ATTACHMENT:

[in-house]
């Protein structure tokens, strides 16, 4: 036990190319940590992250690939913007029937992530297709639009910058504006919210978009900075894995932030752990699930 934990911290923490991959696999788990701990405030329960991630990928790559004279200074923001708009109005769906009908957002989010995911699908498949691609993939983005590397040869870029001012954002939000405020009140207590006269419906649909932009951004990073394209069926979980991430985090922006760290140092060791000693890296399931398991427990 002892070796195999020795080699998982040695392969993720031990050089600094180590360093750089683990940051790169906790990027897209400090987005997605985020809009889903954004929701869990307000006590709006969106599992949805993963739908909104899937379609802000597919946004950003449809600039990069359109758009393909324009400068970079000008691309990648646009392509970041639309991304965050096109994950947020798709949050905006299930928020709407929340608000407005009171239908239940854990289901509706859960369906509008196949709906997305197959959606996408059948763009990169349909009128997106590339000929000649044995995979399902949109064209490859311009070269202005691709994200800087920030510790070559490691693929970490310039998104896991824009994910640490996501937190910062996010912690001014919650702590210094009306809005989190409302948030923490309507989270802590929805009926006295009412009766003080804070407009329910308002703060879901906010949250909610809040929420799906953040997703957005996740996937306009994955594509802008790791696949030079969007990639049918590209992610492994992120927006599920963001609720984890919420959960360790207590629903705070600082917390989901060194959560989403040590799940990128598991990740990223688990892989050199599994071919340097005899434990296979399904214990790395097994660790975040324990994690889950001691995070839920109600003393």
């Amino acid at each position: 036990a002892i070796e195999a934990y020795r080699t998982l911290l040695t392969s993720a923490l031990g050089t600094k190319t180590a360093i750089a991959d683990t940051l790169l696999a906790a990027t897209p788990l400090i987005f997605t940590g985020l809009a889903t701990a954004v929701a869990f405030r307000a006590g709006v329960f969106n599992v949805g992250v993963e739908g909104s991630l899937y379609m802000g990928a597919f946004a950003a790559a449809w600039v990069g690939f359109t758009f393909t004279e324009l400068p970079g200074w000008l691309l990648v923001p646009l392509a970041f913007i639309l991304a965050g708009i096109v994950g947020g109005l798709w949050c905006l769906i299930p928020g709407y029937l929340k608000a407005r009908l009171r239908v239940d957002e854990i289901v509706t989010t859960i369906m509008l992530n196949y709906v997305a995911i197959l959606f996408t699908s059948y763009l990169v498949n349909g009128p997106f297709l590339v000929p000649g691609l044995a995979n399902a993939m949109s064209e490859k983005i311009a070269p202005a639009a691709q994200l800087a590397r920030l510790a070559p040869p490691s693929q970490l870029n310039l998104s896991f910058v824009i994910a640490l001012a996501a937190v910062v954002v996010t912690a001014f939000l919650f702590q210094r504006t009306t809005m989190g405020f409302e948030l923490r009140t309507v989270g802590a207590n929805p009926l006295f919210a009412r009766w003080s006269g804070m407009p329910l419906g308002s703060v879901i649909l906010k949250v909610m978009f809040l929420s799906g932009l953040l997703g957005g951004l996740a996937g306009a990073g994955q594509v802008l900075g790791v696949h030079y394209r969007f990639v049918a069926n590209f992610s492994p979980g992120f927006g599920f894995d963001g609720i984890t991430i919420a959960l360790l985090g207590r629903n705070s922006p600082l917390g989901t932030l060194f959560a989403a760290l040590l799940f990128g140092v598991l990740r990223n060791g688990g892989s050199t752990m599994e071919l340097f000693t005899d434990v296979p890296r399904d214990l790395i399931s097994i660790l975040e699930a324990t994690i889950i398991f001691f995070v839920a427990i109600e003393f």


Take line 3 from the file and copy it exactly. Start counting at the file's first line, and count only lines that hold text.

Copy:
């Amino acid at each position: 036990a002892i070796e195999a934990y020795r080699t998982l911290l040695t392969s993720a923490l031990g050089t600094k190319t180590a360093i750089a991959d683990t940051l790169l696999a906790a990027t897209p788990l400090i987005f997605t940590g985020l809009a889903t701990a954004v929701a869990f405030r307000a006590g709006v329960f969106n599992v949805g992250v993963e739908g909104s991630l899937y379609m802000g990928a597919f946004a950003a790559a449809w600039v990069g690939f359109t758009f393909t004279e324009l400068p970079g200074w000008l691309l990648v923001p646009l392509a970041f913007i639309l991304a965050g708009i096109v994950g947020g109005l798709w949050c905006l769906i299930p928020g709407y029937l929340k608000a407005r009908l009171r239908v239940d957002e854990i289901v509706t989010t859960i369906m509008l992530n196949y709906v997305a995911i197959l959606f996408t699908s059948y763009l990169v498949n349909g009128p997106f297709l590339v000929p000649g691609l044995a995979n399902a993939m949109s064209e490859k983005i311009a070269p202005a639009a691709q994200l800087a590397r920030l510790a070559p040869p490691s693929q970490l870029n310039l998104s896991f910058v824009i994910a640490l001012a996501a937190v910062v954002v996010t912690a001014f939000l919650f702590q210094r504006t009306t809005m989190g405020f409302e948030l923490r009140t309507v989270g802590a207590n929805p009926l006295f919210a009412r009766w003080s006269g804070m407009p329910l419906g308002s703060v879901i649909l906010k949250v909610m978009f809040l929420s799906g932009l953040l997703g957005g951004l996740a996937g306009a990073g994955q594509v802008l900075g790791v696949h030079y394209r969007f990639v049918a069926n590209f992610s492994p979980g992120f927006g599920f894995d963001g609720i984890t991430i919420a959960l360790l985090g207590r629903n705070s922006p600082l917390g989901t932030l060194f959560a989403a760290l040590l799940f990128g140092v598991l990740r990223n060791g688990g892989s050199t752990m599994e071919l340097f000693t005899d434990v296979p890296r399904d214990l790395i399931s097994i660790l975040e699930a324990t994690i889950i398991f001691f995070v839920a427990i109600e003393f």